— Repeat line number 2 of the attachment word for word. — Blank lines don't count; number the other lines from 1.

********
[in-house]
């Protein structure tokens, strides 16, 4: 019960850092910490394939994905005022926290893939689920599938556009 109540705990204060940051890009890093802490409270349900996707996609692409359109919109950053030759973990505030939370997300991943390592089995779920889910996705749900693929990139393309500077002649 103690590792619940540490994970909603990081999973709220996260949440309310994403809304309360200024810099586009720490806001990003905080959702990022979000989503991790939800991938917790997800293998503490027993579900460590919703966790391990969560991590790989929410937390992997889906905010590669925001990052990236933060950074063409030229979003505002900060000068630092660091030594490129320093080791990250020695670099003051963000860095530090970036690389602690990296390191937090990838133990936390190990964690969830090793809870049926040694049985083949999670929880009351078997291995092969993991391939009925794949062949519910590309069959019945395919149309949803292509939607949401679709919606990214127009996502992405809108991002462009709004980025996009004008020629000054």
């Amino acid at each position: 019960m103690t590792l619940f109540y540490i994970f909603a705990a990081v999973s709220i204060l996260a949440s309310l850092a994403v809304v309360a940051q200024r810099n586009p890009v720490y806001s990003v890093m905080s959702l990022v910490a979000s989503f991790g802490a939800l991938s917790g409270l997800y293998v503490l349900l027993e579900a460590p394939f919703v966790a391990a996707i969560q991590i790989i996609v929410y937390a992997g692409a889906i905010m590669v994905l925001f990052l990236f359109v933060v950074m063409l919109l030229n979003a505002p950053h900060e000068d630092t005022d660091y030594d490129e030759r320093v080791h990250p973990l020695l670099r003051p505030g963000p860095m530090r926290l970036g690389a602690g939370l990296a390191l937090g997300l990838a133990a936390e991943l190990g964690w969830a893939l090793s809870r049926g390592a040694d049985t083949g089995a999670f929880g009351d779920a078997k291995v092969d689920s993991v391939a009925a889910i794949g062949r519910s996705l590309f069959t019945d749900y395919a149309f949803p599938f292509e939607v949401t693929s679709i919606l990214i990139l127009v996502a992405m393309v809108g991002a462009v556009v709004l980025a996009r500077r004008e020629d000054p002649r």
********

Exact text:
């Protein structure tokens, strides 16, 4: 019960850092910490394939994905005022926290893939689920599938556009 109540705990204060940051890009890093802490409270349900996707996609692409359109919109950053030759973990505030939370997300991943390592089995779920889910996705749900693929990139393309500077002649 103690590792619940540490994970909603990081999973709220996260949440309310994403809304309360200024810099586009720490806001990003905080959702990022979000989503991790939800991938917790997800293998503490027993579900460590919703966790391990969560991590790989929410937390992997889906905010590669925001990052990236933060950074063409030229979003505002900060000068630092660091030594490129320093080791990250020695670099003051963000860095530090970036690389602690990296390191937090990838133990936390190990964690969830090793809870049926040694049985083949999670929880009351078997291995092969993991391939009925794949062949519910590309069959019945395919149309949803292509939607949401679709919606990214127009996502992405809108991002462009709004980025996009004008020629000054």